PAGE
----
We don't question the need to direct more of our tax dollars towards transit in the Lower Mainland. We don't even disagree with the need to raise taxes to do it.
However, the two-cent gas surcharge voted in Friday by the TransLink mayor's council makes us feel uneasy. Some argue it is an unpleasant but necessary first step toward healing our transit system. That may be, but it can't be the last.
The levy, together with a supposedly temporary rise in property taxes, is meant to help pay for hundreds of millions of dollars in needed improvements, including expansion of SeaBus service and Coquitlam's long-delayed Evergreen Line.
For sure, this needs to happen. In a growing region, improved transit is the only way to avoid snarled ports and highways - problems that can't be solved by endlessly widening roads.
It's also needed to contain sprawl and cushion the blow from oil prices, which have nowhere to go in coming decades but up.
For the plan to work, however, more steps must be taken. The mayors and the province have to work quickly to find fairer sources of revenue than the new property tax, which doesn't necessarily reflect a resident's ability to pay, and which, unlike the gas tax, can't be moderated through behaviour.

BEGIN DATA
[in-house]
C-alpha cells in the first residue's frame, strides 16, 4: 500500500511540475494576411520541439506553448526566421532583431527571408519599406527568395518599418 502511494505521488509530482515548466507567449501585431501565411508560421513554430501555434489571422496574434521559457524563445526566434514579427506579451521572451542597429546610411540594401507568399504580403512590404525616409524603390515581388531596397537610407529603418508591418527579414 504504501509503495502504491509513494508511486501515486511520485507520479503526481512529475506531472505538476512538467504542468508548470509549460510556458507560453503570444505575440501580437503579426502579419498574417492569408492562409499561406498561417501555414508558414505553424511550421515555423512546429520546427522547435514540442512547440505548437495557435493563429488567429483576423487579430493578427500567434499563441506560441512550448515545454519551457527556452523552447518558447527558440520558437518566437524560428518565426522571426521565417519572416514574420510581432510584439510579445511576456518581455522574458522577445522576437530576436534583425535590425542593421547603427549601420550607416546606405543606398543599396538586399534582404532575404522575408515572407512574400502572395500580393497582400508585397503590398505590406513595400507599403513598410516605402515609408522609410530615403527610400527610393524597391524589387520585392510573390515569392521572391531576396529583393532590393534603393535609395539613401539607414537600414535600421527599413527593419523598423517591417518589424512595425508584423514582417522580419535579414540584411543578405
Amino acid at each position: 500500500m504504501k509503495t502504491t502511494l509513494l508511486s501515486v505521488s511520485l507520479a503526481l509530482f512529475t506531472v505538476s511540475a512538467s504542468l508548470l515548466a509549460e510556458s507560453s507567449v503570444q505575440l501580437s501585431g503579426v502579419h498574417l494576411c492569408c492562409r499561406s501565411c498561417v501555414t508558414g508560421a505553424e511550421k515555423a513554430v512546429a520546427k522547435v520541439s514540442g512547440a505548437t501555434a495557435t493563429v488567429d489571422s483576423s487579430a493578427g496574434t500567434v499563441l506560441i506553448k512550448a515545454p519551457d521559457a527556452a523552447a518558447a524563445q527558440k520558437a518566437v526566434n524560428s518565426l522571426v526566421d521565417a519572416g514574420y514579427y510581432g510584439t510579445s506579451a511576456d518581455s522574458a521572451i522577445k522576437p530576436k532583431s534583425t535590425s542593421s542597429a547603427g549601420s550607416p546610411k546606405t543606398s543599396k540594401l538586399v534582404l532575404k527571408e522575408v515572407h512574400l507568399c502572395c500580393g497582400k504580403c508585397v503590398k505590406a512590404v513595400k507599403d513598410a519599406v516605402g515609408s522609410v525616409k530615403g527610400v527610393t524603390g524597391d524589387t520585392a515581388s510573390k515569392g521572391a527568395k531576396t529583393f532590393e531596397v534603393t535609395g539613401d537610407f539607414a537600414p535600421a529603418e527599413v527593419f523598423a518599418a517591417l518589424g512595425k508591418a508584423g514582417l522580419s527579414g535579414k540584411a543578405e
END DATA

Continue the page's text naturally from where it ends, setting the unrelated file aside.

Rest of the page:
Municipalities have to focus growth along current and future transit corridors to boost ridership and curb increases in vehicle traffic, and TransLink's governance, with its unelected board and closed-door meetings, must be made more transparent to ensure accountability.
Meanwhile, the provincial government has to quit focusing on user-pay taxes and reconsider its mantra about lowering income and corporate taxes. It's only through these difficult but necessary steps that we will avoid much greater pain in the future.